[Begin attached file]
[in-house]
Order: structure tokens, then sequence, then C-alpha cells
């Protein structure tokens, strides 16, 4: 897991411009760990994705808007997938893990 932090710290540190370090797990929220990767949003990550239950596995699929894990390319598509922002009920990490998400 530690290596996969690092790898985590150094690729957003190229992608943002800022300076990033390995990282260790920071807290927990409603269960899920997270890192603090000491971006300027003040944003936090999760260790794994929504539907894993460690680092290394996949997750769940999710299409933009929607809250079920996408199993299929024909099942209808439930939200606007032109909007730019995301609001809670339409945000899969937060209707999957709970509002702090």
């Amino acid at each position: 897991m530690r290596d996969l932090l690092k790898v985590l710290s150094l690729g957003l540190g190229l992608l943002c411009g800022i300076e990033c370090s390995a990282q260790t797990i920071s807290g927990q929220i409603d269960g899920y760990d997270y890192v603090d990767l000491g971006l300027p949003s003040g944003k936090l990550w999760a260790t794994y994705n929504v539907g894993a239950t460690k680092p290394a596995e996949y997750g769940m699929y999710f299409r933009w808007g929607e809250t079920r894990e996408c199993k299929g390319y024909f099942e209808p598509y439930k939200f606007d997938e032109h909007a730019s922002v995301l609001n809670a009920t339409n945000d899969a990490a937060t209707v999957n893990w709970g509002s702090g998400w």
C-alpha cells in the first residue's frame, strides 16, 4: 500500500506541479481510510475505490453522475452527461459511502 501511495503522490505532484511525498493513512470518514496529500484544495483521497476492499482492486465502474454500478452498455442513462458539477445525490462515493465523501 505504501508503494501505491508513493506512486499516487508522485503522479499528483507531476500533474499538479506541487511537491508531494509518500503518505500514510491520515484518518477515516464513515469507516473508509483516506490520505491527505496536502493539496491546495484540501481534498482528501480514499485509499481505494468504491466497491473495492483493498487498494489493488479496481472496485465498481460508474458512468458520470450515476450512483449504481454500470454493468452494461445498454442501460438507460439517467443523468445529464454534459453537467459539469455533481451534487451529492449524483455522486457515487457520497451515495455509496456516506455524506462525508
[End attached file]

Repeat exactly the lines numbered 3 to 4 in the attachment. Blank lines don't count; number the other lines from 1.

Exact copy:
């Protein structure tokens, strides 16, 4: 897991411009760990994705808007997938893990 932090710290540190370090797990929220990767949003990550239950596995699929894990390319598509922002009920990490998400 530690290596996969690092790898985590150094690729957003190229992608943002800022300076990033390995990282260790920071807290927990409603269960899920997270890192603090000491971006300027003040944003936090999760260790794994929504539907894993460690680092290394996949997750769940999710299409933009929607809250079920996408199993299929024909099942209808439930939200606007032109909007730019995301609001809670339409945000899969937060209707999957709970509002702090």
């Amino acid at each position: 897991m530690r290596d996969l932090l690092k790898v985590l710290s150094l690729g957003l540190g190229l992608l943002c411009g800022i300076e990033c370090s390995a990282q260790t797990i920071s807290g927990q929220i409603d269960g899920y760990d997270y890192v603090d990767l000491g971006l300027p949003s003040g944003k936090l990550w999760a260790t794994y994705n929504v539907g894993a239950t460690k680092p290394a596995e996949y997750g769940m699929y999710f299409r933009w808007g929607e809250t079920r894990e996408c199993k299929g390319y024909f099942e209808p598509y439930k939200f606007d997938e032109h909007a730019s922002v995301l609001n809670a009920t339409n945000d899969a990490a937060t209707v999957n893990w709970g509002s702090g998400w």